Finally, questioning the ethical imperative, the authors relate a question that they deem to have been inadequately engaged by policy experts and researchers alike: How does one recognize when genocide or mass atrocities end? As they explain, “This question, let alone the equally, if not more complicated, question of how such violence ends has been caught up in the normative assumption about how they ought to end.”

While an optimal ending of mass atrocities is outlined as one in which vulnerable civilians are rescued, perpetrators are punished, and the state is justly reconstructed to address the conditions that enabled violence to occur, actual endings can rarely be described as optimal. But it is important to pay attention to what forces have played a tangible role in ending violence in order to garner a better understanding of how to interact with complex situations, what tools might achieve which exact goals, and a realistic expectation in terms of ending mass atrocities when this objective is obscured by competing agendas.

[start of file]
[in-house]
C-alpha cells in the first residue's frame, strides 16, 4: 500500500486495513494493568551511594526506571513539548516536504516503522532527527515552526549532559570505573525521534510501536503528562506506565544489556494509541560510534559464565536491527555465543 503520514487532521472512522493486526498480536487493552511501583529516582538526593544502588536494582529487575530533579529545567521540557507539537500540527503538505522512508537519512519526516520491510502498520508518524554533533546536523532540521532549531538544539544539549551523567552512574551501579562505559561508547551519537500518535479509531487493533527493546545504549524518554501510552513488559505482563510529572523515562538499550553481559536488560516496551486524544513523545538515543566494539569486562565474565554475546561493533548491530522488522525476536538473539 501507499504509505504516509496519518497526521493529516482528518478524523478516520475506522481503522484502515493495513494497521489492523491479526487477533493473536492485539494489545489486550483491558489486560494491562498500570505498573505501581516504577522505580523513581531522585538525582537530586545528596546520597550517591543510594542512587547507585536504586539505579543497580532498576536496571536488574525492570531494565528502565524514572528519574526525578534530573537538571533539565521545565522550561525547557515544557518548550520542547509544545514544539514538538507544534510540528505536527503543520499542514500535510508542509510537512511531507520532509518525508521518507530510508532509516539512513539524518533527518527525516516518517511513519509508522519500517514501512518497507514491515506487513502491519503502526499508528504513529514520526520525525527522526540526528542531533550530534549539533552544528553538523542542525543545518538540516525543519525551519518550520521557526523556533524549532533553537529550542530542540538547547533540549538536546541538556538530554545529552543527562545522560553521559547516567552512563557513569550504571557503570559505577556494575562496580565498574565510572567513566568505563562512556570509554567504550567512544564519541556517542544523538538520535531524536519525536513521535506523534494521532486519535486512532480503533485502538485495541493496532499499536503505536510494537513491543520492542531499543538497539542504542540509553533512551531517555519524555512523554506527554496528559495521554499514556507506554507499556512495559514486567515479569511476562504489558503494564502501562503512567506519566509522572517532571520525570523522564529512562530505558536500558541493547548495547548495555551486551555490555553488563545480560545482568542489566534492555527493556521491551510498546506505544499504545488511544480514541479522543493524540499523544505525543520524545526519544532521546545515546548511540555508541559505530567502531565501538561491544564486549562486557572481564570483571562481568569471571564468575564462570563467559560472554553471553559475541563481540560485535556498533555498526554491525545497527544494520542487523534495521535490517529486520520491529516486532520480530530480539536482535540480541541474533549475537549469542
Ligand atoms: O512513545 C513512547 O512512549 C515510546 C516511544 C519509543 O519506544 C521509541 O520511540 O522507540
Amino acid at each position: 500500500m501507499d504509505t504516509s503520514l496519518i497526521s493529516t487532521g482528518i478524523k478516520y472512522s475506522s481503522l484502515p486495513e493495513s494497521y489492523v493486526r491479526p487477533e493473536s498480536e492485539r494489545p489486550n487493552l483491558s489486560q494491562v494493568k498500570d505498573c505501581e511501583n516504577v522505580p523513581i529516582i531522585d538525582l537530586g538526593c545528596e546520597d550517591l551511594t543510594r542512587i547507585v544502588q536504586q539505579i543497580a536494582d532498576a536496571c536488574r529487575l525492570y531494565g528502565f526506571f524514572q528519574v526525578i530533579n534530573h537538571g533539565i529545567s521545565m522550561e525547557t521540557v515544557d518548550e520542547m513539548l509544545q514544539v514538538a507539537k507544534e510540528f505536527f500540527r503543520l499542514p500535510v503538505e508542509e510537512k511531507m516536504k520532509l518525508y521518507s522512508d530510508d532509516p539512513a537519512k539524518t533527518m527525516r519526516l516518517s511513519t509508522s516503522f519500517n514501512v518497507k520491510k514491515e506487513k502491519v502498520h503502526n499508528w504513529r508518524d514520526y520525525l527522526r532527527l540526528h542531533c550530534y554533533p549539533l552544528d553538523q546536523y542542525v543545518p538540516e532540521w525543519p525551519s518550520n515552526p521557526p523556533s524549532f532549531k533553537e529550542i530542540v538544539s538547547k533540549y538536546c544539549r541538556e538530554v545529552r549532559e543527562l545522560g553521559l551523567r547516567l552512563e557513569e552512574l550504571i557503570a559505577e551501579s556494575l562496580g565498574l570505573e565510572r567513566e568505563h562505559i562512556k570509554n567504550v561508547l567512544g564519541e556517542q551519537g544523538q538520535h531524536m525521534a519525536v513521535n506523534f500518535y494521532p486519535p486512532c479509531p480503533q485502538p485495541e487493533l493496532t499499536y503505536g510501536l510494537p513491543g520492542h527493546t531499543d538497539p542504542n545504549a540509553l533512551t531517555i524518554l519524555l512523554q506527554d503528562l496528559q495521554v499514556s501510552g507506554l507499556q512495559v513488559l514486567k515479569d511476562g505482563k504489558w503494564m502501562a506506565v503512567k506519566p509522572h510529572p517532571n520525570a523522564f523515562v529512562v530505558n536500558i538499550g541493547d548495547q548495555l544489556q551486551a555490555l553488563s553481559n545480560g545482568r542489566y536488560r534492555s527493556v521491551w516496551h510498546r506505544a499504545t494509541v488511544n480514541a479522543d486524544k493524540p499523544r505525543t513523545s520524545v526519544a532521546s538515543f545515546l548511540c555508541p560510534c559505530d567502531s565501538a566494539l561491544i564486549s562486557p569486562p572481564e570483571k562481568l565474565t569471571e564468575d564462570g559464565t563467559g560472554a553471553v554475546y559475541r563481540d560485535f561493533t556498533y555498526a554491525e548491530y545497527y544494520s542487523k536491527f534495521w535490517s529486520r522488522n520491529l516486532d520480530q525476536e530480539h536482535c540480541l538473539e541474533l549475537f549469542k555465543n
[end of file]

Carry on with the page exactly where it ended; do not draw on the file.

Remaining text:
The authors describe some endings as being “the successful completion of a genocidal campaign, called off when the perpetrator regime is consolidated or when the political landscape alters such that the political rationale for mass violence against civilians is reduced. Other endings occur when the genocidal regime is removed from power, through successful resistance or invasion, or is fought to a standstill . . . Some endings are simply respite—a gap between genocidal campaigns conducted by a regime with an intact apparatus of mass violence.”

The article concludes by contending that the current undertaking of preventing genocide seeks to go beyond this singular aim to decisively resolve conflict and achieve transitional justice. Instead of the sole and default response of establishing a new regime “with ethical credentials commensurate with the horror that preceded it,” the authors’ approach “[. . .] eschews arguing from ‘ought’ to ‘is,’ and instead addresses the complexities of real politics and develops a rich comparative evidence base.” It seeks practical responses in the details of particular circumstances as opposed to deriving analysis and policy from universals that stem from moral impulses. Ultimately, such an approach should result in more effective prevention policymaking and reactions.

Photo: lseinternationalrelations.wordpress.com